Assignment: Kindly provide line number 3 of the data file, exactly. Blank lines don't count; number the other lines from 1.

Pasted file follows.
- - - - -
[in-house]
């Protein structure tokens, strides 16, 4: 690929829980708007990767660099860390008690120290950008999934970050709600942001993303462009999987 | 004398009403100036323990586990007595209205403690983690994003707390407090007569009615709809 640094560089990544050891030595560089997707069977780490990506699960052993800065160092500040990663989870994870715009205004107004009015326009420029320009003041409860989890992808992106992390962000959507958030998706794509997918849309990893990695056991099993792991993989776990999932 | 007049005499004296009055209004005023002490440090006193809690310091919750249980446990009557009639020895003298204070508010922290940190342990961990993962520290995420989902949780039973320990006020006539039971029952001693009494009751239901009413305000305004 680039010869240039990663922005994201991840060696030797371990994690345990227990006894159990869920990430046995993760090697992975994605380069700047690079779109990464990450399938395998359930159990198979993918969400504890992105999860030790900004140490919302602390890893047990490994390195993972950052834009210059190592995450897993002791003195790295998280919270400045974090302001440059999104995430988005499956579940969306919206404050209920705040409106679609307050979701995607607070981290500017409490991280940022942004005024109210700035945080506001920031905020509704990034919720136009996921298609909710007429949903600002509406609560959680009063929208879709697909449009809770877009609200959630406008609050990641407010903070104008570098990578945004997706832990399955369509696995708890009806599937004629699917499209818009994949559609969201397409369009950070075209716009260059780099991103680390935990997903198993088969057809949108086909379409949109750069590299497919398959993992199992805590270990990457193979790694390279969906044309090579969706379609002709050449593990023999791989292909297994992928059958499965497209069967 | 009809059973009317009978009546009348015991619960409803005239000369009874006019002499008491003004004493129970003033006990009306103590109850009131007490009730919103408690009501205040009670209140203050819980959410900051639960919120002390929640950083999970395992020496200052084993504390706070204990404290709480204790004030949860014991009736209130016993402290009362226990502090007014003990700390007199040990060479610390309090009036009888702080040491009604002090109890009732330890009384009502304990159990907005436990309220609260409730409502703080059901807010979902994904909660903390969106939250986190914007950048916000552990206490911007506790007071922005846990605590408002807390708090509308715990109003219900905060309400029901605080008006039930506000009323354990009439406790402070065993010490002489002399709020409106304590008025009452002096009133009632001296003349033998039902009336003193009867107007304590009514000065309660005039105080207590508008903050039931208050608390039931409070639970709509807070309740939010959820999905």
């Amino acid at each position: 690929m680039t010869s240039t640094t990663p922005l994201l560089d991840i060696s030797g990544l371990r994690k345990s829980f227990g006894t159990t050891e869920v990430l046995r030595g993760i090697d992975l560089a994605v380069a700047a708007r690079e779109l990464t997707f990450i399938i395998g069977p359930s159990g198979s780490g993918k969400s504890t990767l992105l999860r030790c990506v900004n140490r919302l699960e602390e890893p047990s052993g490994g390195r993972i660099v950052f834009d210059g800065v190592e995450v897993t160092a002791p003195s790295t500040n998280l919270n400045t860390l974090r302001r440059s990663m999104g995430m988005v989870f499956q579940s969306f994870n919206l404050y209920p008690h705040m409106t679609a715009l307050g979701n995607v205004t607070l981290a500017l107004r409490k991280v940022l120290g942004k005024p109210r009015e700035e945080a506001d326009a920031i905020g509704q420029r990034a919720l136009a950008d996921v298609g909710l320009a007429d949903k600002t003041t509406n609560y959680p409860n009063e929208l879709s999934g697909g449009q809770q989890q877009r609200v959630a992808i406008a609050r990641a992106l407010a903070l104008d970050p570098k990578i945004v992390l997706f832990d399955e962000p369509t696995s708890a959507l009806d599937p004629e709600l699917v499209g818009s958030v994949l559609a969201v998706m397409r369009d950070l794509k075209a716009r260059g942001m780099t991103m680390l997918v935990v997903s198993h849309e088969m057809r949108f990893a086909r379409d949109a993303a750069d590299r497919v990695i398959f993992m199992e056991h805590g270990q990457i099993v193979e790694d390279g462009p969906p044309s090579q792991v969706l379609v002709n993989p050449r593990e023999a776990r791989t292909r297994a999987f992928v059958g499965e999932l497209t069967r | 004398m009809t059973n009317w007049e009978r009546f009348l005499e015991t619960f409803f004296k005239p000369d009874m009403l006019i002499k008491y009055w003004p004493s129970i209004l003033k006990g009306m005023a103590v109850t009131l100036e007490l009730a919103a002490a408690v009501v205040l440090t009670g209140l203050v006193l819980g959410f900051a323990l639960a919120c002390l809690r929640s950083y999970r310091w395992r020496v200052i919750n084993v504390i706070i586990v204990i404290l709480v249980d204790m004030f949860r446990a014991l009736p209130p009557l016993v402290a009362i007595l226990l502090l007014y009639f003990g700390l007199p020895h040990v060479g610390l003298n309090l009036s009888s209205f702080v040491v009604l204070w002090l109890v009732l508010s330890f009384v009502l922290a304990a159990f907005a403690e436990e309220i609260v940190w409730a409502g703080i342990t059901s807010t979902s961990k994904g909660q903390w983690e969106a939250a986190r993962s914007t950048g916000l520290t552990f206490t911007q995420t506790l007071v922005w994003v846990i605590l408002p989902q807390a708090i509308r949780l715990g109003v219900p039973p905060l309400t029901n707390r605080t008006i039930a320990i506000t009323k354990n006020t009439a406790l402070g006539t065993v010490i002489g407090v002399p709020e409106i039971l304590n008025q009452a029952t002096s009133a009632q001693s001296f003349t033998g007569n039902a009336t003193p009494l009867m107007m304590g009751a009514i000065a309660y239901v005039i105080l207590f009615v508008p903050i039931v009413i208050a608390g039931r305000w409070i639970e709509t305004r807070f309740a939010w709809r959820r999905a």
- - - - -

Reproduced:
């Amino acid at each position: 690929m680039t010869s240039t640094t990663p922005l994201l560089d991840i060696s030797g990544l371990r994690k345990s829980f227990g006894t159990t050891e869920v990430l046995r030595g993760i090697d992975l560089a994605v380069a700047a708007r690079e779109l990464t997707f990450i399938i395998g069977p359930s159990g198979s780490g993918k969400s504890t990767l992105l999860r030790c990506v900004n140490r919302l699960e602390e890893p047990s052993g490994g390195r993972i660099v950052f834009d210059g800065v190592e995450v897993t160092a002791p003195s790295t500040n998280l919270n400045t860390l974090r302001r440059s990663m999104g995430m988005v989870f499956q579940s969306f994870n919206l404050y209920p008690h705040m409106t679609a715009l307050g979701n995607v205004t607070l981290a500017l107004r409490k991280v940022l120290g942004k005024p109210r009015e700035e945080a506001d326009a920031i905020g509704q420029r990034a919720l136009a950008d996921v298609g909710l320009a007429d949903k600002t003041t509406n609560y959680p409860n009063e929208l879709s999934g697909g449009q809770q989890q877009r609200v959630a992808i406008a609050r990641a992106l407010a903070l104008d970050p570098k990578i945004v992390l997706f832990d399955e962000p369509t696995s708890a959507l009806d599937p004629e709600l699917v499209g818009s958030v994949l559609a969201v998706m397409r369009d950070l794509k075209a716009r260059g942001m780099t991103m680390l997918v935990v997903s198993h849309e088969m057809r949108f990893a086909r379409d949109a993303a750069d590299r497919v990695i398959f993992m199992e056991h805590g270990q990457i099993v193979e790694d390279g462009p969906p044309s090579q792991v969706l379609v002709n993989p050449r593990e023999a776990r791989t292909r297994a999987f992928v059958g499965e999932l497209t069967r | 004398m009809t059973n009317w007049e009978r009546f009348l005499e015991t619960f409803f004296k005239p000369d009874m009403l006019i002499k008491y009055w003004p004493s129970i209004l003033k006990g009306m005023a103590v109850t009131l100036e007490l009730a919103a002490a408690v009501v205040l440090t009670g209140l203050v006193l819980g959410f900051a323990l639960a919120c002390l809690r929640s950083y999970r310091w395992r020496v200052i919750n084993v504390i706070i586990v204990i404290l709480v249980d204790m004030f949860r446990a014991l009736p209130p009557l016993v402290a009362i007595l226990l502090l007014y009639f003990g700390l007199p020895h040990v060479g610390l003298n309090l009036s009888s209205f702080v040491v009604l204070w002090l109890v009732l508010s330890f009384v009502l922290a304990a159990f907005a403690e436990e309220i609260v940190w409730a409502g703080i342990t059901s807010t979902s961990k994904g909660q903390w983690e969106a939250a986190r993962s914007t950048g916000l520290t552990f206490t911007q995420t506790l007071v922005w994003v846990i605590l408002p989902q807390a708090i509308r949780l715990g109003v219900p039973p905060l309400t029901n707390r605080t008006i039930a320990i506000t009323k354990n006020t009439a406790l402070g006539t065993v010490i002489g407090v002399p709020e409106i039971l304590n008025q009452a029952t002096s009133a009632q001693s001296f003349t033998g007569n039902a009336t003193p009494l009867m107007m304590g009751a009514i000065a309660y239901v005039i105080l207590f009615v508008p903050i039931v009413i208050a608390g039931r305000w409070i639970e709509t305004r807070f309740a939010w709809r959820r999905a």